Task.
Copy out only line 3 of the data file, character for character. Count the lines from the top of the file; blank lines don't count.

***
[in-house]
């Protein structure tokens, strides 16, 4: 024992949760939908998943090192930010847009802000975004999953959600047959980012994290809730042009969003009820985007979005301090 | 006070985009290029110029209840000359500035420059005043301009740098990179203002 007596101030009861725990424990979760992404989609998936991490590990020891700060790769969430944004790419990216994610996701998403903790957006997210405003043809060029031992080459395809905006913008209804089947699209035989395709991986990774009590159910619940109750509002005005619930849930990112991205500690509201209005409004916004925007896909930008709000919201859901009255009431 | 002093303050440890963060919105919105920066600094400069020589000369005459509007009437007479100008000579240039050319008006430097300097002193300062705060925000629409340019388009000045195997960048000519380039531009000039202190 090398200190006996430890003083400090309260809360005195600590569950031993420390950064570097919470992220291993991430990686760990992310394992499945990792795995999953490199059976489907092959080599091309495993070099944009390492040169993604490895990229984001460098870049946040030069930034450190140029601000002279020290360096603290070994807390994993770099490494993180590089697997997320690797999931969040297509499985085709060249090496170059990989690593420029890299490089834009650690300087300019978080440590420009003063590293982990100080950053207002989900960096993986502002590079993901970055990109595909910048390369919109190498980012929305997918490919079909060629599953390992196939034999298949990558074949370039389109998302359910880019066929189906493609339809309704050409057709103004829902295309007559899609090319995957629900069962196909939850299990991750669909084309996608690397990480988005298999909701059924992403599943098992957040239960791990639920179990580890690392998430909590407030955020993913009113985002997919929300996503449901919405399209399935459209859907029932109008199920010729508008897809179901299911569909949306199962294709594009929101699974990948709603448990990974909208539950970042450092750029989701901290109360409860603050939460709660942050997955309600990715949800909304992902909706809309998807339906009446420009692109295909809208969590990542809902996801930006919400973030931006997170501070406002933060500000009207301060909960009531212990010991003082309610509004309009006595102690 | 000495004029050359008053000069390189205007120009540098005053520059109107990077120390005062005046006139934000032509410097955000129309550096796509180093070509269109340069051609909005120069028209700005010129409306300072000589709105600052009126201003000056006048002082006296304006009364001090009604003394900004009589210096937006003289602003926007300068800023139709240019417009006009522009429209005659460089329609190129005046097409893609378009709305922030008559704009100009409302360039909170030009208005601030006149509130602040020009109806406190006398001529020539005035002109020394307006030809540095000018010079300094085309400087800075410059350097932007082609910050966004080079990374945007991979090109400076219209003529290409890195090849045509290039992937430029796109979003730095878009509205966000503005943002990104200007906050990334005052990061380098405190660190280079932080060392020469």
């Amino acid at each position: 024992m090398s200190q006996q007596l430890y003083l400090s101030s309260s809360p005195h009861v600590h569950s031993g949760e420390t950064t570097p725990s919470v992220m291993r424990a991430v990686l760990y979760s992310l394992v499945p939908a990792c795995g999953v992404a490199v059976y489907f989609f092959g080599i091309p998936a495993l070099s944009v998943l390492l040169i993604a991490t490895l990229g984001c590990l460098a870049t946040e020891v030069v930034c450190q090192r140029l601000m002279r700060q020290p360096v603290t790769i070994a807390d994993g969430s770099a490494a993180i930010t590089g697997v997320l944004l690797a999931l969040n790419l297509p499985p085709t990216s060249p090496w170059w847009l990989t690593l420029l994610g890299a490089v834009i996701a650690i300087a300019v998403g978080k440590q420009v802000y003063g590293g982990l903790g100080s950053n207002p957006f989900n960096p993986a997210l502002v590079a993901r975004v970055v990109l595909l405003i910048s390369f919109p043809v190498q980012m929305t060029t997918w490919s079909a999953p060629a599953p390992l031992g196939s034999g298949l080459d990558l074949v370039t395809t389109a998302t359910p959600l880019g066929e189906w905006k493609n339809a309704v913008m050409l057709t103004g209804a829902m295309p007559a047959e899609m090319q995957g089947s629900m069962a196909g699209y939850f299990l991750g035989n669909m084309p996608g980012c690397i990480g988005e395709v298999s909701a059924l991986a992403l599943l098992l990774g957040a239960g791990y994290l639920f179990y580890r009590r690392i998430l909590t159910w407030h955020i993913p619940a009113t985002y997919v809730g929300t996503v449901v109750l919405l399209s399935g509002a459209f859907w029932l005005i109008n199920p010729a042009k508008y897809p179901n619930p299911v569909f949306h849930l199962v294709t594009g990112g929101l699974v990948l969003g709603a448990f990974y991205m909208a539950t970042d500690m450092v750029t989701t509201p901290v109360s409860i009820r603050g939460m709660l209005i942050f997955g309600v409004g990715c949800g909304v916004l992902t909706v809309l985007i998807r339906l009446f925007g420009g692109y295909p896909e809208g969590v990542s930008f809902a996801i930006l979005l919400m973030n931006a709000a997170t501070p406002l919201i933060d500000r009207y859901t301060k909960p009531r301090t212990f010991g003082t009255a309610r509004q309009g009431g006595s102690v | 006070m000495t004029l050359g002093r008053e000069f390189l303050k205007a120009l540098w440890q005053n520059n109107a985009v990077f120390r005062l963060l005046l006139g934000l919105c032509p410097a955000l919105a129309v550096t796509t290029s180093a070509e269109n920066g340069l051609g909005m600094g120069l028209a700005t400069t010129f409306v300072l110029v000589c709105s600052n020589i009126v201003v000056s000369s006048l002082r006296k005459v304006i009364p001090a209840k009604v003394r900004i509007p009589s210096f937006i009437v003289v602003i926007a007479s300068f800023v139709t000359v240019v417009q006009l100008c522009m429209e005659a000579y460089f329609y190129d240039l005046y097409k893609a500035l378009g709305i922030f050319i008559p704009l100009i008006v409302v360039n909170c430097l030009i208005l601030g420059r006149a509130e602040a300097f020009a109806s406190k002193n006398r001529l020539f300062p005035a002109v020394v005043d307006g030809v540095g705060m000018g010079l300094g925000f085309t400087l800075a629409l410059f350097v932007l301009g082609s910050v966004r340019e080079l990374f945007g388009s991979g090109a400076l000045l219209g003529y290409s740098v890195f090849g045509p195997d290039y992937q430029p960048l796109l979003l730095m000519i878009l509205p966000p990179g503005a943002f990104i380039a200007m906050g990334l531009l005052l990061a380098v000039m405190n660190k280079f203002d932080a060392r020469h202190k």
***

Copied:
């Amino acid at each position: 024992m090398s200190q006996q007596l430890y003083l400090s101030s309260s809360p005195h009861v600590h569950s031993g949760e420390t950064t570097p725990s919470v992220m291993r424990a991430v990686l760990y979760s992310l394992v499945p939908a990792c795995g999953v992404a490199v059976y489907f989609f092959g080599i091309p998936a495993l070099s944009v998943l390492l040169i993604a991490t490895l990229g984001c590990l460098a870049t946040e020891v030069v930034c450190q090192r140029l601000m002279r700060q020290p360096v603290t790769i070994a807390d994993g969430s770099a490494a993180i930010t590089g697997v997320l944004l690797a999931l969040n790419l297509p499985p085709t990216s060249p090496w170059w847009l990989t690593l420029l994610g890299a490089v834009i996701a650690i300087a300019v998403g978080k440590q420009v802000y003063g590293g982990l903790g100080s950053n207002p957006f989900n960096p993986a997210l502002v590079a993901r975004v970055v990109l595909l405003i910048s390369f919109p043809v190498q980012m929305t060029t997918w490919s079909a999953p060629a599953p390992l031992g196939s034999g298949l080459d990558l074949v370039t395809t389109a998302t359910p959600l880019g066929e189906w905006k493609n339809a309704v913008m050409l057709t103004g209804a829902m295309p007559a047959e899609m090319q995957g089947s629900m069962a196909g699209y939850f299990l991750g035989n669909m084309p996608g980012c690397i990480g988005e395709v298999s909701a059924l991986a992403l599943l098992l990774g957040a239960g791990y994290l639920f179990y580890r009590r690392i998430l909590t159910w407030h955020i993913p619940a009113t985002y997919v809730g929300t996503v449901v109750l919405l399209s399935g509002a459209f859907w029932l005005i109008n199920p010729a042009k508008y897809p179901n619930p299911v569909f949306h849930l199962v294709t594009g990112g929101l699974v990948l969003g709603a448990f990974y991205m909208a539950t970042d500690m450092v750029t989701t509201p901290v109360s409860i009820r603050g939460m709660l209005i942050f997955g309600v409004g990715c949800g909304v916004l992902t909706v809309l985007i998807r339906l009446f925007g420009g692109y295909p896909e809208g969590v990542s930008f809902a996801i930006l979005l919400m973030n931006a709000a997170t501070p406002l919201i933060d500000r009207y859901t301060k909960p009531r301090t212990f010991g003082t009255a309610r509004q309009g009431g006595s102690v | 006070m000495t004029l050359g002093r008053e000069f390189l303050k205007a120009l540098w440890q005053n520059n109107a985009v990077f120390r005062l963060l005046l006139g934000l919105c032509p410097a955000l919105a129309v550096t796509t290029s180093a070509e269109n920066g340069l051609g909005m600094g120069l028209a700005t400069t010129f409306v300072l110029v000589c709105s600052n020589i009126v201003v000056s000369s006048l002082r006296k005459v304006i009364p001090a209840k009604v003394r900004i509007p009589s210096f937006i009437v003289v602003i926007a007479s300068f800023v139709t000359v240019v417009q006009l100008c522009m429209e005659a000579y460089f329609y190129d240039l005046y097409k893609a500035l378009g709305i922030f050319i008559p704009l100009i008006v409302v360039n909170c430097l030009i208005l601030g420059r006149a509130e602040a300097f020009a109806s406190k002193n006398r001529l020539f300062p005035a002109v020394v005043d307006g030809v540095g705060m000018g010079l300094g925000f085309t400087l800075a629409l410059f350097v932007l301009g082609s910050v966004r340019e080079l990374f945007g388009s991979g090109a400076l000045l219209g003529y290409s740098v890195f090849g045509p195997d290039y992937q430029p960048l796109l979003l730095m000519i878009l509205p966000p990179g503005a943002f990104i380039a200007m906050g990334l531009l005052l990061a380098v000039m405190n660190k280079f203002d932080a060392r020469h202190k």